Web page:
Got milk aplenty so t’will be a breeze
To turn out Manchego and fine Swiss —
With her tasty cheeses there’s never a miss.
F or Phieu Phan there was sticky rice —
It really is so very nice.
And Liz Villard got a brand new ghost
About which, she, of course, will boast
As it prowls the streets of Edgartown
Clad in a black silk dressing gown.
Randy Ben David got corn for pigs,
And Trippy Barnes got two new rigs
For transporting goods — but at his digs
In West Tisbury town there won’t be room
To have them park — there they’d bring gloom.
There was a Jaguar for Rego, Rich
And Pinot Noir for Posin, Mitch.
Then Connie Scott got racing tips
And Danga Gabis lots of trips.
Wes Nagy got a new amplifier
And Cameron Parry, Stanley pliers
To help in building his new home
So that he will no longer roam
To Africa and distant places,
While to assure that he’ll win races,
Erik Pekhar got running shoes
With them he certainly won’t lose.
Then Herbert Custer received a cruise
On a Maine windjammer in the spring,
And that should be a pleasant fling.
C olleen Sylvia got a fence for her yard,
And Anne Vanderhoop a supply of lard
For making her pies that are so good.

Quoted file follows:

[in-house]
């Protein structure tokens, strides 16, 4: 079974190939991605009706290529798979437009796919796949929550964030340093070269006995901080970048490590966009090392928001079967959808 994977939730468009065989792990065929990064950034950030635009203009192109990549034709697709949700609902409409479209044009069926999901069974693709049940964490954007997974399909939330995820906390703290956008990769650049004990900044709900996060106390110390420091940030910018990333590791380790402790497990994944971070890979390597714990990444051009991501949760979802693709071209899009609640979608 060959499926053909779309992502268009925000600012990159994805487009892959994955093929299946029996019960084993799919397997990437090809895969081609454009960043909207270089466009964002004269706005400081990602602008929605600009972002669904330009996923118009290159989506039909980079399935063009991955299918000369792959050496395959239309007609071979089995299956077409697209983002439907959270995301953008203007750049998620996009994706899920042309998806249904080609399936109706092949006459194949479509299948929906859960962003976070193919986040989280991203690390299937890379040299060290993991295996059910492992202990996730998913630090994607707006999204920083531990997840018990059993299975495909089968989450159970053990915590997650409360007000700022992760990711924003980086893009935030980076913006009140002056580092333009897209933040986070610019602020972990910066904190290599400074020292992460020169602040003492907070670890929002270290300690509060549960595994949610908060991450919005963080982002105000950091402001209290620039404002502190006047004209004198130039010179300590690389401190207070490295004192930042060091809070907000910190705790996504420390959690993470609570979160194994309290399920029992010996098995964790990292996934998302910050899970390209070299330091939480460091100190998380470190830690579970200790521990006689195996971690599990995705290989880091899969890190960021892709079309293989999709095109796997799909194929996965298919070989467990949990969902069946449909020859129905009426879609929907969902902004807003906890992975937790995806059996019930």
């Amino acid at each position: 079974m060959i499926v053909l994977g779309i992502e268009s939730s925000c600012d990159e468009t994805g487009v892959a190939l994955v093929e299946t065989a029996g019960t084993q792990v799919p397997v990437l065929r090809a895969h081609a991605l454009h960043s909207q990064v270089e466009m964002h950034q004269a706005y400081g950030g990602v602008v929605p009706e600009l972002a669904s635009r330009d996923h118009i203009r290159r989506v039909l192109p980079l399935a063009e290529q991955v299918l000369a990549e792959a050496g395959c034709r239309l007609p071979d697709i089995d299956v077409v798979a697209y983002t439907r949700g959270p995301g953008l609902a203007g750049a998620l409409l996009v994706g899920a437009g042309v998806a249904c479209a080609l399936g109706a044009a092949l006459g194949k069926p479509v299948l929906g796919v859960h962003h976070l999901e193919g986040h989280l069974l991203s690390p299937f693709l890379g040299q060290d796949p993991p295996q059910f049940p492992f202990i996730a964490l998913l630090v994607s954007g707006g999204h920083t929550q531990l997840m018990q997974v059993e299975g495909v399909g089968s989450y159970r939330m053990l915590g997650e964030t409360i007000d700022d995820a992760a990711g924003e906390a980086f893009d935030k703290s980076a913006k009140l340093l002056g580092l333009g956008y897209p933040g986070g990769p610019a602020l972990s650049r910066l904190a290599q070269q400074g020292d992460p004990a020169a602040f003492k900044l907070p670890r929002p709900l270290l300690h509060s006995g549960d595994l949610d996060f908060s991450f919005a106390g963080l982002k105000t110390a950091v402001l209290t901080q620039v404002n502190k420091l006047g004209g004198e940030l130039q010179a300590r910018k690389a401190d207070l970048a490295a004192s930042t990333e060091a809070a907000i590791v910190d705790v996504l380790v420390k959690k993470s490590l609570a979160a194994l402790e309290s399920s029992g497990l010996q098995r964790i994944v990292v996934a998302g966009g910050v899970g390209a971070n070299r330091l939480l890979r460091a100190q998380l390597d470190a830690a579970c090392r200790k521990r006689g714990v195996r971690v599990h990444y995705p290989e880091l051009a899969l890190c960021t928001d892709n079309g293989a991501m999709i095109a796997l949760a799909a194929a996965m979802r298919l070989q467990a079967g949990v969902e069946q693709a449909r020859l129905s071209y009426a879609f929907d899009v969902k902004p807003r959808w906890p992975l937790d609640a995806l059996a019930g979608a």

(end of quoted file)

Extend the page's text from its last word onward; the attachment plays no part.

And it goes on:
And then Bill Nash got some heartwood
Of the cocobolo tree for furniture-making,
While for Joe Keenan, once again baking,
There was an oven for making his bread,
While Wyatt Jenkinson got a racing sled.
Then Caroline Kelleher got a pink bow
To go with her hair that does shine so
While Sheila Smiley got props for her plays
And Laurie Clements more land to graze
Her mini-horses that are so cute
While Hatsie Potter got a lute.
Then Ari Lev got a brand new rake
And for Rose Treat a chocolate cake.
Anna Boore Boon got evergreens,
The finest she had ever seen,
To take the place of the ones cut down
Outside her house in Tisbury town.
F or Everett Poole there was Goslings rum —
Dark and smooth — oh rum-a-dum-dum
For stormy nights when the north wind blows
To keep him warm to the tips of his toes.
Then Jackie Clason got the perfect pup;
And Ethel Sherman a bumper crop
Of beach plums for making her jelly grand.
There is no better in all the land.